When you’re next driving, what you might think is another lorry passing by could be an undercover police officer in an unmarked heavy goods vehicle (HGV). As part of Operation Tramline, in the last 12 months, police across the country in three so-called ‘supercabs’, caught over 3,000 motorists committing driving offences.

Twenty-nine police forces have used the unmarked HGVs to patrol England’s motorways and major A-roads, using wide angled cameras to film evidence of unsafe driving and have already recorded over 3,500 offences in one year.

Causing offence

To improve safety on England’s high-speed roads, the police HGVs use de-restricted speed limiters so they can travel at speeds up to the national speed limit. The HGVs pull up alongside vehicles and marked police cars following behind pull over the motorists committing the driving offences.

In 2017, 27% (1,195) of people killed on the road weren’t wearing their seat belts. Despite this, not wearing a seat belt was the top offence recorded by officers of Operation Tramline. Figures from Highways England show a third of the vehicles filmed contained someone in the vehicle without their seat belt fastened.

New studies show one death on the roads every 12 days involves mobile phone use. Yet the second most prevalent offence caught by the supercabs involved motorists using hand-held devices while driving (1,062 offences). The next most common offences included not being in proper control of a vehicle (262 offences) and speeding (118 offences).

One of the most shocking bits of footage released by Highways England includes a lorry driver making an online payment while driving. Snapped on the M40 near Leamington Spa in Warwickshire, the footage shows the man holding his credit card with one hand and his mobile phone with the other.

Other footage shows a van driver on the A38 holding his phone in one hand, changing gear with the other, pulling into a service station a few seconds later. Officers recorded another motorist driving his pickup truck on the M60 near Eccles, Greater Manchester, texting with both hands.

Figures show there’s twice the chance of crashing from text-driving as from drink-driving. As drivers, we’re advised to turn off our phones before setting off in our vehicles, but a fifth of drivers (21%) can’t bear to switch off their phones. With young drivers, the figure increased to more than half (51%) unable to power down their electronic companions.

In 12 months, police filed 2,533 traffic offence reports—which often results in the guilty motorist attending a driver education course—and issued 462 penalty charge notices. Police made 73 further prosecutions for more serious offences. Despite these startling figures, the number of offences has fallen since 2018.

Highway robbery

Whenever news breaks of yet more driver monitoring, the public question why our government can use money and police resources for such endeavours when other crimes appear to go uninvestigated and it’s a valid question.

While it’s true that government cuts are destroying our police forces’ ability to police well and that ministers need to address the issue, we can’t ignore the fact that many road incidents and resulting deaths are avoidable, so perhaps those drivers who appear to have a surgical attachment to their mobiles will feel less tempted to break the law knowing police officers can peer into their car without them knowing.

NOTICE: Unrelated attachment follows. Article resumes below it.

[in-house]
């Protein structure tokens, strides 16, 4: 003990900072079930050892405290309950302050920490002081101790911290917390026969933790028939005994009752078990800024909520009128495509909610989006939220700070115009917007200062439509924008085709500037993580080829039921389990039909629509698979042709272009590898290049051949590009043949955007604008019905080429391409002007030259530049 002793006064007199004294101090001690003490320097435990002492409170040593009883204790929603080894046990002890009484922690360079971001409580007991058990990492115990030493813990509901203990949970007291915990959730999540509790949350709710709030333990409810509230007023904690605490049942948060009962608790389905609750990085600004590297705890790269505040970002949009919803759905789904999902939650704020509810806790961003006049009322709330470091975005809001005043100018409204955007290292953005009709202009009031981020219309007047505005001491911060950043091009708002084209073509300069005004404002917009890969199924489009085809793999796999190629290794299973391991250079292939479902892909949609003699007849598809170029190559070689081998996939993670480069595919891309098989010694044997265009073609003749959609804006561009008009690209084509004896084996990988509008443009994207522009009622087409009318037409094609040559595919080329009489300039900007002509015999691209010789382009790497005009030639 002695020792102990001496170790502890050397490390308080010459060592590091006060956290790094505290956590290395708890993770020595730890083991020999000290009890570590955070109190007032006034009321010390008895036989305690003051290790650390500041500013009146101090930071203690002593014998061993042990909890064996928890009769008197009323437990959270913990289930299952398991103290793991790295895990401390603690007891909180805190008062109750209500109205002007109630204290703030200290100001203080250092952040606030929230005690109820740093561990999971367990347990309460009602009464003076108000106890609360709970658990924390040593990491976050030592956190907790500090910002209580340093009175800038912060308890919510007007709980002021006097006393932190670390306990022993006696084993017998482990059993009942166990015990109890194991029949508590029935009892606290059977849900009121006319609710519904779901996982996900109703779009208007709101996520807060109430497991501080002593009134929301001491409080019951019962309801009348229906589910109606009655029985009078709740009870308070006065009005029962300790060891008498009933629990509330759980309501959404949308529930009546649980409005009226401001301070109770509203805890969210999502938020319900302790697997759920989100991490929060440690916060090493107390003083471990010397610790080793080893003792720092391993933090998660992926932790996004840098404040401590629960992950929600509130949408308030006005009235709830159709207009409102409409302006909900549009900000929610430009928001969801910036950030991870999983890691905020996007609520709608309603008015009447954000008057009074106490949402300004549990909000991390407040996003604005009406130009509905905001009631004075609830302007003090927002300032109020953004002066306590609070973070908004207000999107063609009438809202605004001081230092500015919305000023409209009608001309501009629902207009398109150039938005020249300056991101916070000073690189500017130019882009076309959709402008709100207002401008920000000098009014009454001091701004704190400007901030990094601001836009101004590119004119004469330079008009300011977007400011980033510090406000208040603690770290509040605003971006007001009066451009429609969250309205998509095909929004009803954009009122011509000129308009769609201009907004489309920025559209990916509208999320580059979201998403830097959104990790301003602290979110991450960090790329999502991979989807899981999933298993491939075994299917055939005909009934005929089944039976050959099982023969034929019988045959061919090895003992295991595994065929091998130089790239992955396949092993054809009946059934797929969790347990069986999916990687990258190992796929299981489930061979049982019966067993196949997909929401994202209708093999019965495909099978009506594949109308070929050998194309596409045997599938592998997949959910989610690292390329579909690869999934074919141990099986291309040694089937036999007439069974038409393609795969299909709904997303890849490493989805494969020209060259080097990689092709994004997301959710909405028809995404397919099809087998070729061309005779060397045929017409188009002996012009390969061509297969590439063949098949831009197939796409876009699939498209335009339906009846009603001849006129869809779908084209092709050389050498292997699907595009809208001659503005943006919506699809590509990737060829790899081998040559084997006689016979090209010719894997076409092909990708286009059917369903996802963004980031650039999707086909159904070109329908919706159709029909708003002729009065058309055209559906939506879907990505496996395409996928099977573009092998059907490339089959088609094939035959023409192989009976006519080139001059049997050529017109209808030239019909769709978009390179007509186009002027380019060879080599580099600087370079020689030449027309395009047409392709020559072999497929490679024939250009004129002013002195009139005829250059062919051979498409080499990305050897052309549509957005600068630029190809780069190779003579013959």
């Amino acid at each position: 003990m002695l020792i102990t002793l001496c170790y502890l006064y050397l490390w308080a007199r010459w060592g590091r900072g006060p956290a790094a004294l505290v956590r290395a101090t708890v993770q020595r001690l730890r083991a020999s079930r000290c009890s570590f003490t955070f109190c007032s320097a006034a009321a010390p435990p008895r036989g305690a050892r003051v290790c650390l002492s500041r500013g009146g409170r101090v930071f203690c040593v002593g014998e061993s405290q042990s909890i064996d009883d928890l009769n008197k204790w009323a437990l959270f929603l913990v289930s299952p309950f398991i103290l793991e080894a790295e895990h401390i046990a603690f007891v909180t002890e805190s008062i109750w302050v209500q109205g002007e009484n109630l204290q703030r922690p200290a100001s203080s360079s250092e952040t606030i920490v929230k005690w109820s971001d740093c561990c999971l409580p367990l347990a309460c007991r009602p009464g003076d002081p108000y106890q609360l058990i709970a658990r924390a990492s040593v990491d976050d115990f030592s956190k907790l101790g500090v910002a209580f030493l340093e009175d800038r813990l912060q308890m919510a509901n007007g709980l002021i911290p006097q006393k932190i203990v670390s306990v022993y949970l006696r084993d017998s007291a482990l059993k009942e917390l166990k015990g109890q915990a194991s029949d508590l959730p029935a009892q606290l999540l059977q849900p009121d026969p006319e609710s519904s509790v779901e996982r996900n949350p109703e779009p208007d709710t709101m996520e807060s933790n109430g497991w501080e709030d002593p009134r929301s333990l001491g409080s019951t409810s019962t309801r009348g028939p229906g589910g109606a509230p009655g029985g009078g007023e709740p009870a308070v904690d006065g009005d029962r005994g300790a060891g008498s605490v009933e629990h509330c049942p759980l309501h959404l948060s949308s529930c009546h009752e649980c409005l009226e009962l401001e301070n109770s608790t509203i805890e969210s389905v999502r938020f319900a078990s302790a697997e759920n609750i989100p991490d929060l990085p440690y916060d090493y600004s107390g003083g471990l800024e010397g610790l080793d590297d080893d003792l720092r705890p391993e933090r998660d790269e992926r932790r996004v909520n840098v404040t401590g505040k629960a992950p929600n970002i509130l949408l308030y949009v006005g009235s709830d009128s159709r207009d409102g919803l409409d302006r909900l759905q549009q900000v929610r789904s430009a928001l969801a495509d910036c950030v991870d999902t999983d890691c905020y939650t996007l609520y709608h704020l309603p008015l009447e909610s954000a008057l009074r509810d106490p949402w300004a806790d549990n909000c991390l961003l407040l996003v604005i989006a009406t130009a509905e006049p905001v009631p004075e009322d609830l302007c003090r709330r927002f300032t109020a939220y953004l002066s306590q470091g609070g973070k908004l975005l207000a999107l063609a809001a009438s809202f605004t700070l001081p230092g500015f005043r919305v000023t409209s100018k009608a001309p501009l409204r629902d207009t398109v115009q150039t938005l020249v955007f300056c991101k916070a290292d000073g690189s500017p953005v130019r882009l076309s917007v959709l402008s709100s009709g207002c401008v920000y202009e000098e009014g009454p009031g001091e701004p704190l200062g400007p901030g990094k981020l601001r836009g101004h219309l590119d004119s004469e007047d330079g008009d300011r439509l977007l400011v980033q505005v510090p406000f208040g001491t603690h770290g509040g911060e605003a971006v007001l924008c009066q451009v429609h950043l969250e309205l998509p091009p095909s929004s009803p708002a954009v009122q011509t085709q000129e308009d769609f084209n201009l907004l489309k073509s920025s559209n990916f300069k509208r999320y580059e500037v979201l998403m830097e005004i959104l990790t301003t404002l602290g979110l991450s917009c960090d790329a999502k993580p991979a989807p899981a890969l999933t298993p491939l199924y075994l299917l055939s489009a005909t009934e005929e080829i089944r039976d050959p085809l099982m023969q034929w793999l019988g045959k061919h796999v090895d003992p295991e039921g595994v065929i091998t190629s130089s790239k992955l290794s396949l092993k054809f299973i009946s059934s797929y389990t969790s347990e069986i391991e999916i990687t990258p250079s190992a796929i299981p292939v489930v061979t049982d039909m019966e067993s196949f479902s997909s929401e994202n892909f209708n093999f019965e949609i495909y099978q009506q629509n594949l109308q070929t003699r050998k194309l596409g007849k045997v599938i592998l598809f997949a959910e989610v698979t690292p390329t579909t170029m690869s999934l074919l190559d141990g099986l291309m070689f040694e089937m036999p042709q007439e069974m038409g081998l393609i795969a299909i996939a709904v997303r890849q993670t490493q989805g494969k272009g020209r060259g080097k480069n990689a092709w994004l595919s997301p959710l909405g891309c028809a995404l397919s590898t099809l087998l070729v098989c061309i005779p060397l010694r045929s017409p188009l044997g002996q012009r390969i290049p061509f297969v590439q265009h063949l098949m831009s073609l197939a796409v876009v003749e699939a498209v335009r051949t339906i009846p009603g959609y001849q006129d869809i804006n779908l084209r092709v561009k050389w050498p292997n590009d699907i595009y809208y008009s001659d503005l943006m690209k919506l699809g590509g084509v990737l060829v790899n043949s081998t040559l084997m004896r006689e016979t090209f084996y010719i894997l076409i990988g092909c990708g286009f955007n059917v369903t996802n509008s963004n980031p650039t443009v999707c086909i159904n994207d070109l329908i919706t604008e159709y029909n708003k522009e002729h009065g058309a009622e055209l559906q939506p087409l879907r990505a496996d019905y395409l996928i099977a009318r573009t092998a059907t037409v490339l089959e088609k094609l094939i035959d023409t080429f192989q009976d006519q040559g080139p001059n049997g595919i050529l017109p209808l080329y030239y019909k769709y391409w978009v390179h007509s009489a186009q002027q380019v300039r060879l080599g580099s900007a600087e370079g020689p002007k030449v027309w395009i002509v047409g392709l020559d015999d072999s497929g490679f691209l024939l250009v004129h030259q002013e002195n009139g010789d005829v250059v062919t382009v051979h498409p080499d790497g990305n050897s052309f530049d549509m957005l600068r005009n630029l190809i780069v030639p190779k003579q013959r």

Chief Constable Anthony Bangham, National Police Chiefs’ Council Lead for Roads Policing said:

“Operation Tramline is a successful collaboration between the police and Highways England.

“We remain committed to tackling those who take unnecessary risks with their own safety and the safety of others on our roads by allowing themselves to be distracted while driving. The consequences of these actions are often devastating.

“We will continue to work alongside Highways England on Operation Tramline and will prosecute drivers who ignore the risks.”

Support also came from Tom Cotton, Head of Licencing and Infrastructure Policy for the Road Haulage Association, who said:

“We need to improve road safety—there’s a small minority of drivers whose actions endanger other road users often with tragic consequences.”

Stay on the straight and narrow

Using a hand-held mobile phone whilst driving became illegal in December 2003 and in March 2017, the Department for Transport increased the punishment for motorists using their phones while driving, from three to six penalty points. Fines also went from £100 to £200.

If these punishments aren’t enough, they bring with them higher insurance costs. Also, if you get six points in the first two years of passing your driving test, you’ll lose your licence. If your driving’s bad, or if a crash occurs while you’re using the phone, police could also prosecute you for careless or dangerous driving.

Drivers using a mobile while driving must have hands-free access, such as a Bluetooth headset or a windscreen mount—as long as the device doesn’t block your view. With that said, police can prosecute you If you’re seen not to be in control of a vehicle while using a hands-free phone.

You can hold a mobile phone to make an emergency call to 999 or 112 only if stopping is unsafe or impractical.

It’s also illegal to hold a phone, or a satnav while riding a motorcycle.

Footballer David Beckham was last week banned from driving for six months after a member of the public photographed him using his phone while driving. Dashcams now feature in many cars, plenty of cyclists use helmet cams, and CCTV is everywhere, so remember; it’s not only the police watching you.

What’s your opinion on the undercover HGVs? Are you for or against Operation Tramline? Tell us your views in the comments.

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